Date on Master's Thesis/Doctoral Dissertation


Document Type

Doctoral Dissertation

Degree Name

Ph. D.



Degree Program

Humanities, PhD

Committee Chair

Pecknold, Diane

Committee Co-Chair (if applicable)

Allen, Annette

Committee Member

Allen, Annette

Committee Member

Chan, Ying Kit

Committee Member

Walton, Gary


Vandalism--Psychological aspects; Vandalism--Social aspects; Juvenile delinquents--Mental health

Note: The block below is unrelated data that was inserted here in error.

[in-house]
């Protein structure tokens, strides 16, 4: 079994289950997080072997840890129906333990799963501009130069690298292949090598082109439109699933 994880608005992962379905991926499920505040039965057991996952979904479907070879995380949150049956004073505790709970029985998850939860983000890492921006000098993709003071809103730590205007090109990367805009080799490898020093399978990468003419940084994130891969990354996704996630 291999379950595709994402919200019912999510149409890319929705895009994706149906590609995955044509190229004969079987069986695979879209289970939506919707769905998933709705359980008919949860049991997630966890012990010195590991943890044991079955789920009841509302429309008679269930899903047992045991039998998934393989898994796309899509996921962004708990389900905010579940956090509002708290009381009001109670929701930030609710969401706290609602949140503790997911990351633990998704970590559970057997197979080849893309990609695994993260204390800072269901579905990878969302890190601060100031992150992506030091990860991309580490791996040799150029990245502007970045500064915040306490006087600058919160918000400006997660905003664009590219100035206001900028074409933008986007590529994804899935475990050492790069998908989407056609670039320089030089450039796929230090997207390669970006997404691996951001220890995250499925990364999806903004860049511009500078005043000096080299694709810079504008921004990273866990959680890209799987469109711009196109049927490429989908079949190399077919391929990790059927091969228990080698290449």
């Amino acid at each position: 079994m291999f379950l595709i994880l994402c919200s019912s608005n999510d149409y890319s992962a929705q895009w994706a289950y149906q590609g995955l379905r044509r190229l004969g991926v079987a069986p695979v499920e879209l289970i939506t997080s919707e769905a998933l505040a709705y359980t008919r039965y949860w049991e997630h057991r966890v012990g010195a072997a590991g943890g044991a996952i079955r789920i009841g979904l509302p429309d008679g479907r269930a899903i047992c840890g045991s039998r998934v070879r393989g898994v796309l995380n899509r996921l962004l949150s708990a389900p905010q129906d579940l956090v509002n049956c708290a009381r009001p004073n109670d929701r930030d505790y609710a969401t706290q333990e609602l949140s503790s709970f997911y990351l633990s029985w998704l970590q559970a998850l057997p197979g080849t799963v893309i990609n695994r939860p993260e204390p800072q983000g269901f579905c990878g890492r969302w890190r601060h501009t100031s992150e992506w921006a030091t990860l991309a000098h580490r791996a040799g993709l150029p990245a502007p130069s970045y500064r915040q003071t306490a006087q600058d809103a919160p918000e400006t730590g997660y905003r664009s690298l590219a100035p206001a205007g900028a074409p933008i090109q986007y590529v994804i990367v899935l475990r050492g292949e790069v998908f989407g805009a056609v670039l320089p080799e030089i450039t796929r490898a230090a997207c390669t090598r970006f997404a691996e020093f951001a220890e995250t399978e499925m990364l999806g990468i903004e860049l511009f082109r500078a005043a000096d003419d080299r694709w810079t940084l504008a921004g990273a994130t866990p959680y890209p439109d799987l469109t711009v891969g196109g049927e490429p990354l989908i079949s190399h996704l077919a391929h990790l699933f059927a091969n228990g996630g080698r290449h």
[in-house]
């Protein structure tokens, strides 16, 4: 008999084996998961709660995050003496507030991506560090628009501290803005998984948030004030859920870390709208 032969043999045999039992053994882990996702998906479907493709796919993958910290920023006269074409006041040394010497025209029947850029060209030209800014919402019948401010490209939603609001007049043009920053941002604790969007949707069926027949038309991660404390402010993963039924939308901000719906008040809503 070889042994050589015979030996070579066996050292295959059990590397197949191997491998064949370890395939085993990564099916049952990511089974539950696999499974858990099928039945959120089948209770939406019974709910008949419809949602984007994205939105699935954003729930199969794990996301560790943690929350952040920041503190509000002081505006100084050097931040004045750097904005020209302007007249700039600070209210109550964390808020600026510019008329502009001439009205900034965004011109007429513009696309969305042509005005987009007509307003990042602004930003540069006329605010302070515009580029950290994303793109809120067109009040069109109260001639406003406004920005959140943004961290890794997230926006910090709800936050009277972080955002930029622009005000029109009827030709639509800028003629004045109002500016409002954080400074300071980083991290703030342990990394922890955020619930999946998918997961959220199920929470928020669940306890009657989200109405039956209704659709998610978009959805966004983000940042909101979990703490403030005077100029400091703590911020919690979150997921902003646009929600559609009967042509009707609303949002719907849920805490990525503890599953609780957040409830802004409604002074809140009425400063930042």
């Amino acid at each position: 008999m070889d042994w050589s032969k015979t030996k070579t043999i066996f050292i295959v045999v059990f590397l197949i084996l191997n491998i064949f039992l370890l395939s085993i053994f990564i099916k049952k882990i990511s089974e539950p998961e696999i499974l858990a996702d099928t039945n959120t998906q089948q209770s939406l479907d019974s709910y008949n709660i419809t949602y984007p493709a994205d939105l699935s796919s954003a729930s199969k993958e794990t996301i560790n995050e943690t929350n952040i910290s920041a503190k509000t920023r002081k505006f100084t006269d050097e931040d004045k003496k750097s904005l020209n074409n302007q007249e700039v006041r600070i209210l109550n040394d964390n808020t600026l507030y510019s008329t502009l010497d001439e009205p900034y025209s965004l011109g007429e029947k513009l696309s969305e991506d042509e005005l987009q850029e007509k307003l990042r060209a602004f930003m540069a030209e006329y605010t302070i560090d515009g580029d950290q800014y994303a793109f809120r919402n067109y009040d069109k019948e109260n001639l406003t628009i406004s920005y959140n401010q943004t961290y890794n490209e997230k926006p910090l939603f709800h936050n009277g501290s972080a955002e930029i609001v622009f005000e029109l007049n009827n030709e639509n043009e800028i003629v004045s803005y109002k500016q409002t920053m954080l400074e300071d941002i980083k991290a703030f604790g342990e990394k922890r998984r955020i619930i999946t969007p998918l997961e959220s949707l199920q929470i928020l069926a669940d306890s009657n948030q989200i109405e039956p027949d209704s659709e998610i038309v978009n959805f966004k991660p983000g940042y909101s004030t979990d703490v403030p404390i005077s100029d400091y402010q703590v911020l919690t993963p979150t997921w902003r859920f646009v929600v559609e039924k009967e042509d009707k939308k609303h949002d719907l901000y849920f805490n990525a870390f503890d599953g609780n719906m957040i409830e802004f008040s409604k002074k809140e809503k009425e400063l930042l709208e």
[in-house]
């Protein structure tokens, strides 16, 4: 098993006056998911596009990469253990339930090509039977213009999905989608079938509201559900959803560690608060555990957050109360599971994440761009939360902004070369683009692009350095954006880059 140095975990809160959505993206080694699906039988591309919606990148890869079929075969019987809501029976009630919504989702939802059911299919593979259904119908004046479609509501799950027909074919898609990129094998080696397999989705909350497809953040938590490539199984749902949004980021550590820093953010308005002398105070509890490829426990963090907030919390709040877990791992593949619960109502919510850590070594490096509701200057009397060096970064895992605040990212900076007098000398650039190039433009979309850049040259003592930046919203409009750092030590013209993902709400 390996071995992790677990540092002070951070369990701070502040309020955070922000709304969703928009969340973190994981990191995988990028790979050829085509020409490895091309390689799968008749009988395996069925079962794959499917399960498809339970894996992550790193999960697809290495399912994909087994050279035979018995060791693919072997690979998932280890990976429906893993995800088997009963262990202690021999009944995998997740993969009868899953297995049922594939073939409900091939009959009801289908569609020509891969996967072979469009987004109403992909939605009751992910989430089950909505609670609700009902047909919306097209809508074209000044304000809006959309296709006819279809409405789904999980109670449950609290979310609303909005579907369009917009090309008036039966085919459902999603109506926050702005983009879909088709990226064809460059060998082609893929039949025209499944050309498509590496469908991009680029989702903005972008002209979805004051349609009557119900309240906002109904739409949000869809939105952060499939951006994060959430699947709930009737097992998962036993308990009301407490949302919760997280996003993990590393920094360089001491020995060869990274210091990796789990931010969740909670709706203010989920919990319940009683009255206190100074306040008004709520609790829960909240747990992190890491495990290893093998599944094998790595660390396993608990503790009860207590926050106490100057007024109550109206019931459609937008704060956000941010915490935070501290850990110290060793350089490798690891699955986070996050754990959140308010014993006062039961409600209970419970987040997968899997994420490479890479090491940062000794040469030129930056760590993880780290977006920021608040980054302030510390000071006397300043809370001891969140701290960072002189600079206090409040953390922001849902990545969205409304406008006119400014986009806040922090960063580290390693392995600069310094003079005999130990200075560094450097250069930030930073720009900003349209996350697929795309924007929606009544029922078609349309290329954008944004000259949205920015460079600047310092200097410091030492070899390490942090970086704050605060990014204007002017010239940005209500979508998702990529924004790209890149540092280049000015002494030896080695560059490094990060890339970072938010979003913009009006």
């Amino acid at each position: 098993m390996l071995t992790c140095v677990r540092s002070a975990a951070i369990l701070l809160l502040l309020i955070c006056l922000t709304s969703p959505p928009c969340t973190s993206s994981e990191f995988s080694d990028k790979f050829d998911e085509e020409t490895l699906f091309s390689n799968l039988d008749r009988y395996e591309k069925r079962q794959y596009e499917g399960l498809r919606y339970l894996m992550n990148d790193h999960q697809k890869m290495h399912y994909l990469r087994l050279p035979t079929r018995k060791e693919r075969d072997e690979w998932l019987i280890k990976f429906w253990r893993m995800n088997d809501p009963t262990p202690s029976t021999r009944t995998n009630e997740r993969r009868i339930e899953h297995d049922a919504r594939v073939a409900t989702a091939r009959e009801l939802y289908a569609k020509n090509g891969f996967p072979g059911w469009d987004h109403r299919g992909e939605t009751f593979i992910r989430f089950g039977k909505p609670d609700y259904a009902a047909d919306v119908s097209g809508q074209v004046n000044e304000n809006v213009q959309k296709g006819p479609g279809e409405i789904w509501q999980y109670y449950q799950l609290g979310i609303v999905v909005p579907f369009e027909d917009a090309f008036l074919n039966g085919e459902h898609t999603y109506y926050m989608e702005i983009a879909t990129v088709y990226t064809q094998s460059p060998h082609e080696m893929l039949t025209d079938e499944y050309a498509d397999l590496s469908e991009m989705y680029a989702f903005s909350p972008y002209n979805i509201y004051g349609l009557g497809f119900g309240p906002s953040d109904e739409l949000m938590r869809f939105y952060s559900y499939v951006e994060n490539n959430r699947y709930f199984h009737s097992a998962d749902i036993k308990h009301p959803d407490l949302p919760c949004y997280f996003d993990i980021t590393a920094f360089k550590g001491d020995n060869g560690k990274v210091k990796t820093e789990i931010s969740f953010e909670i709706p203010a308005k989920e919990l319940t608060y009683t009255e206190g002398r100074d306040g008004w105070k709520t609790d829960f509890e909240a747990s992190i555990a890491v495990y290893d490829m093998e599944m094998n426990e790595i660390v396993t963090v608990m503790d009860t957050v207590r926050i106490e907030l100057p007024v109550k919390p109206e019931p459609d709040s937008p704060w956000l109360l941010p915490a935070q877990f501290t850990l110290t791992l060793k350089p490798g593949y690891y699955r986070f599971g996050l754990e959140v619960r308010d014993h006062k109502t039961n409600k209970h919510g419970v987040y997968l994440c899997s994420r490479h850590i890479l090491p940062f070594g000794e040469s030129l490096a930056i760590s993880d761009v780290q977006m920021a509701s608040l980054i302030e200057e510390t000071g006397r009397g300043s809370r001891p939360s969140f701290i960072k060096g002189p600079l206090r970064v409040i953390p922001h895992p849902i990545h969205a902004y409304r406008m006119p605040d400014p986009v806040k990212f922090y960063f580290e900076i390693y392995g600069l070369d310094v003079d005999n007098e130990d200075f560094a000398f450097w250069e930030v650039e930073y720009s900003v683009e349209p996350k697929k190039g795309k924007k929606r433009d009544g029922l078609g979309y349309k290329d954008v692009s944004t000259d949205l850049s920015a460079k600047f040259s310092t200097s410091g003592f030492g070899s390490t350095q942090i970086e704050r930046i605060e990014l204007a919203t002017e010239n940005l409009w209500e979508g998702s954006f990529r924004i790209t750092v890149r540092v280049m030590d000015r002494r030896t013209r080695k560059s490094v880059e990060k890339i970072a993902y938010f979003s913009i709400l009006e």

American adolescents experience liminality as their rights, obligations and cognitive development place them in a transitional life-period between childhood and adulthood. This liminal period inspires compensatory activities, such as identification with mainstream popular styles, radical adherence to an ideology or religion, or, for those especially struggling, destructive behavior. Graffiti is one such compensatory activity. Its practitioners' risky conduct, as well as their overall claims to exalted artistic activity, are especially appealing to certain males attempting to construct a retrogressive notion of masculinity and self-esteem in response to the further condition of male liminal identity. The practice of graffiti confronts the political and social contradictions of adolescence in many aspects, even in the very process of its performative construction, resulting in a variety of effects upon the liminal state of the youth involved. This effects includes how all aspects of graffiti involvement both build upon and yet undermine their male identity; assert the freedom and rights of rebellion-oriented members while tending to preserve their status as law-abiding citizens; and involve them in a 'career' which undulates between layers of liminality: its renewal, avoidance, aesthetic encounter/dis encounter and eventual semi-termination. Males of a specific character who tend toward the Schillerian savage find themselves rejecting societal codes due, in part, to the liminality invoked by the unusual invocation of their rights and limitations on their civic powers. Rejecting societal laws and codes, they identify with the savagery and retrogressive masculine virility of graffiti as a flight from liminality, even while still preserving it to some degree. In the process of their involvement and production, such as the disciplined labor of making complex masterpieces, they actually undermine the savage elements that appealed to them at the outset. Their mindset undergoes a transformation as they contemplate what they consider to be the beauty of exceptional graffiti, maturing them out of its illegality into full citizenship. The main obstacle that remains for them might be the enduring legal record for those who were at some point arrested by authorities.

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